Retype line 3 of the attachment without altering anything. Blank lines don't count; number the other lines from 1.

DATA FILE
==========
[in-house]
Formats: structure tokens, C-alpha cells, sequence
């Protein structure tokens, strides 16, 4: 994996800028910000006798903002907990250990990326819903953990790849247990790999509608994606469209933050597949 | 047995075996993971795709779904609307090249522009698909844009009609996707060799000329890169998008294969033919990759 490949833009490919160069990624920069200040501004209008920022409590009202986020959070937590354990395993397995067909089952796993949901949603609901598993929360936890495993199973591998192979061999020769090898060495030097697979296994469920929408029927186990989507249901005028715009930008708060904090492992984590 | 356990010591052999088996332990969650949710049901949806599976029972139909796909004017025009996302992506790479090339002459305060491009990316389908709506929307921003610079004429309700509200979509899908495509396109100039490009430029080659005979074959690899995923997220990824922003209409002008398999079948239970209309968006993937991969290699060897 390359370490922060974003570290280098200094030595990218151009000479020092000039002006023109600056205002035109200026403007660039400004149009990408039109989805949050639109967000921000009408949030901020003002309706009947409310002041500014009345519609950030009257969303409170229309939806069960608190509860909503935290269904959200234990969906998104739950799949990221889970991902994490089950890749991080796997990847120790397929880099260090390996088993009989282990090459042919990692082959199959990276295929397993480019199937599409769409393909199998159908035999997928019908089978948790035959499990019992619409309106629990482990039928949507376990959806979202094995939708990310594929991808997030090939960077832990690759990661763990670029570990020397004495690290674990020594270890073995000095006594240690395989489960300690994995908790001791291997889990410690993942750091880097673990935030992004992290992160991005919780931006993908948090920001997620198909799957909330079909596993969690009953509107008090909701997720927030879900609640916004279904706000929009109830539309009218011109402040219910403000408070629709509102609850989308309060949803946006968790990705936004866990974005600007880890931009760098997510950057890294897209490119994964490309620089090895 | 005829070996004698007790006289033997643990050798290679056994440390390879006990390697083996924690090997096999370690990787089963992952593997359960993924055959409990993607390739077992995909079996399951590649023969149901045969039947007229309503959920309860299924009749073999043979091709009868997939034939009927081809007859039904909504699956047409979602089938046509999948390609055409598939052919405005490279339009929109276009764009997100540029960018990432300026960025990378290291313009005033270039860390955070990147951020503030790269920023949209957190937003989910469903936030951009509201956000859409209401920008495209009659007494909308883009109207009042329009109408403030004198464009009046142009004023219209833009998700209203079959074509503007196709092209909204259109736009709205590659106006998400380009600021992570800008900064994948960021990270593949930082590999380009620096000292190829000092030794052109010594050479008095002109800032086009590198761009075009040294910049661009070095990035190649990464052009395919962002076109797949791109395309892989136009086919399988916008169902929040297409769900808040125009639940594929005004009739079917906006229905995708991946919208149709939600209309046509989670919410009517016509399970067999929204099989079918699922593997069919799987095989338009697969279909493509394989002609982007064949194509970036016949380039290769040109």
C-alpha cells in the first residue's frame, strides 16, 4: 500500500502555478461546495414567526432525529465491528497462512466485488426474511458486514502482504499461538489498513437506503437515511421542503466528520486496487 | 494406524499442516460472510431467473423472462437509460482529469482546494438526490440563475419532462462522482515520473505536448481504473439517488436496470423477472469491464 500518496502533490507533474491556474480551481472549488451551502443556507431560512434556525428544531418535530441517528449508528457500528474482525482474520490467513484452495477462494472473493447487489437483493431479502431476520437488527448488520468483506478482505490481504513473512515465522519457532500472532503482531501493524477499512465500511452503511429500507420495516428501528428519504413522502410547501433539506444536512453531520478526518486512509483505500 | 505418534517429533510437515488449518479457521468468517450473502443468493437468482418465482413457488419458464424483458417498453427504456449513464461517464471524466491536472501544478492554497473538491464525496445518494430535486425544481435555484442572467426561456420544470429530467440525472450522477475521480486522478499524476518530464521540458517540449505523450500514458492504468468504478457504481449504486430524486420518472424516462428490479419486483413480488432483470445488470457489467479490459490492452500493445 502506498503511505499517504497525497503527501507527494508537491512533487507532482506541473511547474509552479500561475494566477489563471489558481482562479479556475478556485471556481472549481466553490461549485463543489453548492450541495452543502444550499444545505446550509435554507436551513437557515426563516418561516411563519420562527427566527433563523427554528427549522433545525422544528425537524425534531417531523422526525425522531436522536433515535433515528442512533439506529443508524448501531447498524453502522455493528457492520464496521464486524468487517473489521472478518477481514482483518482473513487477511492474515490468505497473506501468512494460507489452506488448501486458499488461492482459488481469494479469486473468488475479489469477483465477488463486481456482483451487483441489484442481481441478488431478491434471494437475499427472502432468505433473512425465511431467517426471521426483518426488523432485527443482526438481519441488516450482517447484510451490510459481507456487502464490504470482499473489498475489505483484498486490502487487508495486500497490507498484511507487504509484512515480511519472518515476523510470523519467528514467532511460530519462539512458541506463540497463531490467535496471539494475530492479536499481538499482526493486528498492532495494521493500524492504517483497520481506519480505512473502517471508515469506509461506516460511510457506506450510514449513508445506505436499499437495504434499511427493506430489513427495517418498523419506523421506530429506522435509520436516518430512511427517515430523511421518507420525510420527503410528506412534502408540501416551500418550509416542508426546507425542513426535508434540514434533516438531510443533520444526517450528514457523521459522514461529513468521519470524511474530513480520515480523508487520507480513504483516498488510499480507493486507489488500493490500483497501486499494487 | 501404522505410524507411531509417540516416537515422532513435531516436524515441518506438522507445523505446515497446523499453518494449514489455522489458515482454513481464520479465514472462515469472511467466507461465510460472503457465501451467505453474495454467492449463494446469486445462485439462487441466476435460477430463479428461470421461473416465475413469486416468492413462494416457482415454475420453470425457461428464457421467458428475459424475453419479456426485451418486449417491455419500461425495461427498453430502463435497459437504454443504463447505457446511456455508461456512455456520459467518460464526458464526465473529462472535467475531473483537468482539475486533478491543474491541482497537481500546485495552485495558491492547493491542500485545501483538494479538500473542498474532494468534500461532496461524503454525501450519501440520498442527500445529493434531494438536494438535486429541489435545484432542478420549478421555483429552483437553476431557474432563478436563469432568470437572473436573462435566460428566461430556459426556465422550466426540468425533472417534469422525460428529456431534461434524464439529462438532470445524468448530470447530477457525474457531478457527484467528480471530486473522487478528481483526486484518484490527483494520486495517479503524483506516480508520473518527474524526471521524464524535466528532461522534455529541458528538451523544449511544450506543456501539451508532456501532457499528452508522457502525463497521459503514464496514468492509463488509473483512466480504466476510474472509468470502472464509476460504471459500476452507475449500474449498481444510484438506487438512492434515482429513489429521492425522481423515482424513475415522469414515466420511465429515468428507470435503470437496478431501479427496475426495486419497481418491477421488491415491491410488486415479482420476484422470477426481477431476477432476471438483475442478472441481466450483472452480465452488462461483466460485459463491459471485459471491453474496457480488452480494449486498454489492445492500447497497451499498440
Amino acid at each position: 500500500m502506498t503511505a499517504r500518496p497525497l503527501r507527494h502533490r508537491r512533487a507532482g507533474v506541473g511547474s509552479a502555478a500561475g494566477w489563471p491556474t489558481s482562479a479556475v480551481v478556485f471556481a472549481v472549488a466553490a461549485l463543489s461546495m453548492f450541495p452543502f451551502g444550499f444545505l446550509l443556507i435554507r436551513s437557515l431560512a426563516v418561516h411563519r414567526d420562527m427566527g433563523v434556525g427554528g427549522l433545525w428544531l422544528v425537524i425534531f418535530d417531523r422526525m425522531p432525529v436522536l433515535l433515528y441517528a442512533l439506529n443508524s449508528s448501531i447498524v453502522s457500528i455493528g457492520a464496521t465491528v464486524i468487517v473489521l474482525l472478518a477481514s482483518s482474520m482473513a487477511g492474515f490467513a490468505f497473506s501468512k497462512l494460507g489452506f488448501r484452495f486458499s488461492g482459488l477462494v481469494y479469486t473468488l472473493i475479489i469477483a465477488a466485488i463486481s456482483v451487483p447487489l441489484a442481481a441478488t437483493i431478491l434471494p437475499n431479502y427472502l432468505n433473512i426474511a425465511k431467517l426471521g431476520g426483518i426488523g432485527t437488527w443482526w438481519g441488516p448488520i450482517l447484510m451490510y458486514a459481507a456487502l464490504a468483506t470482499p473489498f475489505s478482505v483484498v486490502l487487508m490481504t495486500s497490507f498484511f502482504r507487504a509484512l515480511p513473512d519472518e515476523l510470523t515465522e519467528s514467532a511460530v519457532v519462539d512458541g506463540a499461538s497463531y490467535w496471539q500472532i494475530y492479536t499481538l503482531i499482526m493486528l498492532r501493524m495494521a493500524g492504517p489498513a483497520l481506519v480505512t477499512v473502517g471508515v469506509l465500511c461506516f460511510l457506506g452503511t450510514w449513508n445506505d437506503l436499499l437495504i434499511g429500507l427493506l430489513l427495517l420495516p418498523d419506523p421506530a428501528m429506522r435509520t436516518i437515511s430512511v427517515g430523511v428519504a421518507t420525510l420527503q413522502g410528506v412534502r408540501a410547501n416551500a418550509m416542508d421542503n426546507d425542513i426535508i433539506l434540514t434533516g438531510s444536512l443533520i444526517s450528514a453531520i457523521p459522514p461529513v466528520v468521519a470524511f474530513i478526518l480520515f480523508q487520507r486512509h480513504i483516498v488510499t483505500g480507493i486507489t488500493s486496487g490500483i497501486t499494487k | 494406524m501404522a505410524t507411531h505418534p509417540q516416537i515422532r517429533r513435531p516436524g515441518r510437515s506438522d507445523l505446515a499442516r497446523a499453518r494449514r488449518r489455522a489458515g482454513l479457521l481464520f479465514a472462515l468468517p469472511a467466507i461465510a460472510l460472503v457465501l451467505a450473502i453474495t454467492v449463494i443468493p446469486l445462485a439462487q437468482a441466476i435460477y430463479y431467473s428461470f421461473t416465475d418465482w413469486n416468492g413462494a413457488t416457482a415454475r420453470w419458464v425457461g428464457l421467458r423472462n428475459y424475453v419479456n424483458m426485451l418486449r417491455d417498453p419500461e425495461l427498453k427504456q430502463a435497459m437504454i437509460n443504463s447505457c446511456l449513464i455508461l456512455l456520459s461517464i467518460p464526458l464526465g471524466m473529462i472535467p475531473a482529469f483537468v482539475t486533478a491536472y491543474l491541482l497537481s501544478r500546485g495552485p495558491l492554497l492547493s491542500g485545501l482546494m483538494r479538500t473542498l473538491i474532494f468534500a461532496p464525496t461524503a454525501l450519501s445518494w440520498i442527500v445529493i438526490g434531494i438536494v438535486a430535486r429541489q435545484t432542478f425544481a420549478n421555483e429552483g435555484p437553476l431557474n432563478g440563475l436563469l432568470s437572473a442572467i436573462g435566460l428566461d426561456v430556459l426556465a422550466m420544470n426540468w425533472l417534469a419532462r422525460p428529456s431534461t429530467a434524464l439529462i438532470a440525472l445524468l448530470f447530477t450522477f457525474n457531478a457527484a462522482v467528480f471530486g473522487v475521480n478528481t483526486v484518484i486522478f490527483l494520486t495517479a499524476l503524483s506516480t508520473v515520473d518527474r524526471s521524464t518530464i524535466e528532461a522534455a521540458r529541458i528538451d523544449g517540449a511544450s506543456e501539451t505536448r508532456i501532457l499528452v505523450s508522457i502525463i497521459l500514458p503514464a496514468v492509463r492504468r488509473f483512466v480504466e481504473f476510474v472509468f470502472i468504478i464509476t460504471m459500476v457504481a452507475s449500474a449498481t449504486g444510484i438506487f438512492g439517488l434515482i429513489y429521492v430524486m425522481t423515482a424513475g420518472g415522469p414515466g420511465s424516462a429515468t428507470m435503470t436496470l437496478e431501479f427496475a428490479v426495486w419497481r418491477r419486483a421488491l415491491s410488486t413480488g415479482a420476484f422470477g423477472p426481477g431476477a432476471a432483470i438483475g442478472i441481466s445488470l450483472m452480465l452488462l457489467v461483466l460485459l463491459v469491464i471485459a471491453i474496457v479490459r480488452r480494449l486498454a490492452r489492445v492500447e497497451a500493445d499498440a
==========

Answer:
């Protein structure tokens, strides 16, 4: 994996800028910000006798903002907990250990990326819903953990790849247990790999509608994606469209933050597949 | 047995075996993971795709779904609307090249522009698909844009009609996707060799000329890169998008294969033919990759 490949833009490919160069990624920069200040501004209008920022409590009202986020959070937590354990395993397995067909089952796993949901949603609901598993929360936890495993199973591998192979061999020769090898060495030097697979296994469920929408029927186990989507249901005028715009930008708060904090492992984590 | 356990010591052999088996332990969650949710049901949806599976029972139909796909004017025009996302992506790479090339002459305060491009990316389908709506929307921003610079004429309700509200979509899908495509396109100039490009430029080659005979074959690899995923997220990824922003209409002008398999079948239970209309968006993937991969290699060897 390359370490922060974003570290280098200094030595990218151009000479020092000039002006023109600056205002035109200026403007660039400004149009990408039109989805949050639109967000921000009408949030901020003002309706009947409310002041500014009345519609950030009257969303409170229309939806069960608190509860909503935290269904959200234990969906998104739950799949990221889970991902994490089950890749991080796997990847120790397929880099260090390996088993009989282990090459042919990692082959199959990276295929397993480019199937599409769409393909199998159908035999997928019908089978948790035959499990019992619409309106629990482990039928949507376990959806979202094995939708990310594929991808997030090939960077832990690759990661763990670029570990020397004495690290674990020594270890073995000095006594240690395989489960300690994995908790001791291997889990410690993942750091880097673990935030992004992290992160991005919780931006993908948090920001997620198909799957909330079909596993969690009953509107008090909701997720927030879900609640916004279904706000929009109830539309009218011109402040219910403000408070629709509102609850989308309060949803946006968790990705936004866990974005600007880890931009760098997510950057890294897209490119994964490309620089090895 | 005829070996004698007790006289033997643990050798290679056994440390390879006990390697083996924690090997096999370690990787089963992952593997359960993924055959409990993607390739077992995909079996399951590649023969149901045969039947007229309503959920309860299924009749073999043979091709009868997939034939009927081809007859039904909504699956047409979602089938046509999948390609055409598939052919405005490279339009929109276009764009997100540029960018990432300026960025990378290291313009005033270039860390955070990147951020503030790269920023949209957190937003989910469903936030951009509201956000859409209401920008495209009659007494909308883009109207009042329009109408403030004198464009009046142009004023219209833009998700209203079959074509503007196709092209909204259109736009709205590659106006998400380009600021992570800008900064994948960021990270593949930082590999380009620096000292190829000092030794052109010594050479008095002109800032086009590198761009075009040294910049661009070095990035190649990464052009395919962002076109797949791109395309892989136009086919399988916008169902929040297409769900808040125009639940594929005004009739079917906006229905995708991946919208149709939600209309046509989670919410009517016509399970067999929204099989079918699922593997069919799987095989338009697969279909493509394989002609982007064949194509970036016949380039290769040109």